managed according the USDA National Organic Standards on land that was not certified organic,
but that had no history of prohibited materials for the previous five years. The systems were as
follows: 1) Standard Grower Practice with a Weedy Fallow (SGP-WF): Overwinter weedy
fallow, spring tillage, black plastic; 2) Standard Grower Practice with Cover Crops (SGP-CC):
Winter cover crops terminated in spring with a mower, incorporated with a off-set rolling disk
and followed by black plastic; 3) Reduced Tillage with Cover Crop Surface Residue (RT-
ROLL): Winter cover crops terminated with a roller-crimper in spring; and 4) Reduced Tillage
with Cover Crop Surface Residue covered by Landscape Fabric (RT-ROLL+FABRIC) (Figure
2).









Production. On October 28, 2008, winter rye (Secale cereale 'FL 401') was seeded to 90 kg ha-1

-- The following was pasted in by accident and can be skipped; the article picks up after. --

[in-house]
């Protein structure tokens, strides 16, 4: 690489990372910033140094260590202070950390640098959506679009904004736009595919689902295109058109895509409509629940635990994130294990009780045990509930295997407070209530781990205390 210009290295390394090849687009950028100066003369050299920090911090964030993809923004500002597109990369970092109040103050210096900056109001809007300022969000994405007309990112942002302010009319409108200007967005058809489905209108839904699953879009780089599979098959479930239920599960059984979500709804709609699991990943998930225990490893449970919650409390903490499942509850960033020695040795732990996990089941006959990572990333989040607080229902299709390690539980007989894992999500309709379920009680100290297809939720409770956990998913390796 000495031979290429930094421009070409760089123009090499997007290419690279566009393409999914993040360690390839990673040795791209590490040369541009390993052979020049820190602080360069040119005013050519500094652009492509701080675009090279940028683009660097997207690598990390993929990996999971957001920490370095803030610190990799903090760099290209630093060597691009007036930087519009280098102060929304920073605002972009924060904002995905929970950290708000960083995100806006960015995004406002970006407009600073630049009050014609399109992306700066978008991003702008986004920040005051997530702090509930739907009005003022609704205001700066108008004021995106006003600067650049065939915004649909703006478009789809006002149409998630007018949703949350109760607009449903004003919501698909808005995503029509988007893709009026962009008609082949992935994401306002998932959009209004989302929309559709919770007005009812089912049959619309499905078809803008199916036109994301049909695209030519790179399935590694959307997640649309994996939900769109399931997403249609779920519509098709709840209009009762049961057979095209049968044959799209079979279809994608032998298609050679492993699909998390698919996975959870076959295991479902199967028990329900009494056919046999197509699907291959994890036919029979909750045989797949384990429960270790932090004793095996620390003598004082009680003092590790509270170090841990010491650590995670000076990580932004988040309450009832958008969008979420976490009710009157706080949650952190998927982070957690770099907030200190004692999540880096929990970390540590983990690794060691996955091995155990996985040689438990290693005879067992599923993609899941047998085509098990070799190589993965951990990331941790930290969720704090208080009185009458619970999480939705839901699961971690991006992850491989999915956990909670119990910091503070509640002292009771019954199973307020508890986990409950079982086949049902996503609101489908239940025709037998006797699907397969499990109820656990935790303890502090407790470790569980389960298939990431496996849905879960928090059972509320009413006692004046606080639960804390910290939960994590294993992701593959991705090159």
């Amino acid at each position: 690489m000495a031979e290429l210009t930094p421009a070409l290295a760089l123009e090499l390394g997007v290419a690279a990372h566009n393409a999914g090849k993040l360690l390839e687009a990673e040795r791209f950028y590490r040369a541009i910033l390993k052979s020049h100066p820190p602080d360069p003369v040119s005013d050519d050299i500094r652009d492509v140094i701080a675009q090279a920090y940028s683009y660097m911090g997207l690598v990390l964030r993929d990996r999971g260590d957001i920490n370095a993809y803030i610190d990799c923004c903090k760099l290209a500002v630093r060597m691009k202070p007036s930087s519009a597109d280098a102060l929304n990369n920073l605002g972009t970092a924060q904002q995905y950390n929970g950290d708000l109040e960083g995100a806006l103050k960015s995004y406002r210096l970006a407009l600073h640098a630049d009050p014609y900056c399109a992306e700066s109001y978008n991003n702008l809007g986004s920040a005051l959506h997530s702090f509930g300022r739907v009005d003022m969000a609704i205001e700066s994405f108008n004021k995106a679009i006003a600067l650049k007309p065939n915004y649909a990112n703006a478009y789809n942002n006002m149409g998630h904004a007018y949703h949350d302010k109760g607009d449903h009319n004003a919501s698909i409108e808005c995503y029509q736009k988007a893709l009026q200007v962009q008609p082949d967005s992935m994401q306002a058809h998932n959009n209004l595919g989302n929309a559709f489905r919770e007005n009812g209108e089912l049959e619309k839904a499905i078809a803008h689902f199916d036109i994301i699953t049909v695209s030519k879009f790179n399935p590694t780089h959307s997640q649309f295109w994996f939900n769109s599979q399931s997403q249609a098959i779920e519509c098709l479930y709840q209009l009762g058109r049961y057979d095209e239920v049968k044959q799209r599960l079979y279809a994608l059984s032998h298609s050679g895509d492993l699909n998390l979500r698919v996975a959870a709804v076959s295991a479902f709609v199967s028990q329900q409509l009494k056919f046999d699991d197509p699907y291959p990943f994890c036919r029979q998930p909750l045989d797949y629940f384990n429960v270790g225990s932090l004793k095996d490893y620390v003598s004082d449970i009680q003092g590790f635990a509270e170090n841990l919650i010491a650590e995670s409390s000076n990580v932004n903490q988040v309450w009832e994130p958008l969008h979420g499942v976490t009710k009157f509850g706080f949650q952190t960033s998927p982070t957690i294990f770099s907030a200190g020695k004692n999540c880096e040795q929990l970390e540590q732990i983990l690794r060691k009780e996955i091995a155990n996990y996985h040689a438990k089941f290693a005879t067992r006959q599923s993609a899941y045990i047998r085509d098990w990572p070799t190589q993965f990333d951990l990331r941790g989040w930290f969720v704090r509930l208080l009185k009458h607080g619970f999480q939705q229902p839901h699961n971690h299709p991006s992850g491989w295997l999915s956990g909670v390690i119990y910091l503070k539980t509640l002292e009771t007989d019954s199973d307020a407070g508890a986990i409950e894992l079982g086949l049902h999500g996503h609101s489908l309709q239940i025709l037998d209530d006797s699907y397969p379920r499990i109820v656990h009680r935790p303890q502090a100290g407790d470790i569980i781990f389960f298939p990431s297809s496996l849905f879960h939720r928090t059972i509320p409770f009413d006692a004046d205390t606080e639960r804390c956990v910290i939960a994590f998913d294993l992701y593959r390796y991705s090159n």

in a biculture mixture with an unnamed, commercially available cultivar of hairy vetch (Vicia
villosa) seeded to 22.4 kg ha-1 in three systems (SPG-CC, RT-ROLL and RT-ROLL+FABRIC),
while SGP-WF was allowed to establish with native vegetation. Each plot was 1.8m wide by 6m
long. On March 26, 2009, cover crops were in the mid-to late bloom stage and were terminated
with a flail mower and incorporated with an off-set rolling disk in SGP-CC and were terminated
with a roller-crimper in RT-ROLL and RT-ROLL+FABRIC. Native vegetation in SGP-WF was
mowed with the same flail mower, followed by disking with the rolling disk harrow.

On March 31, granular fertilizer (Nature Safe 8-5-5, Griffin Industries) was applied to all plots
according to the University of Florida's recommendations. Seventy-five percent of nitrogen (N)
was applied before planting resulting in the following application: N at 160 kg ha- phosphorus
(P) at 100 kg ha-1 and potassium (K) at 100 kg ha-'). In each system, fertilizer was added in the
following manner: a subsurface shank created a furrow approximately 15 cm off-center on both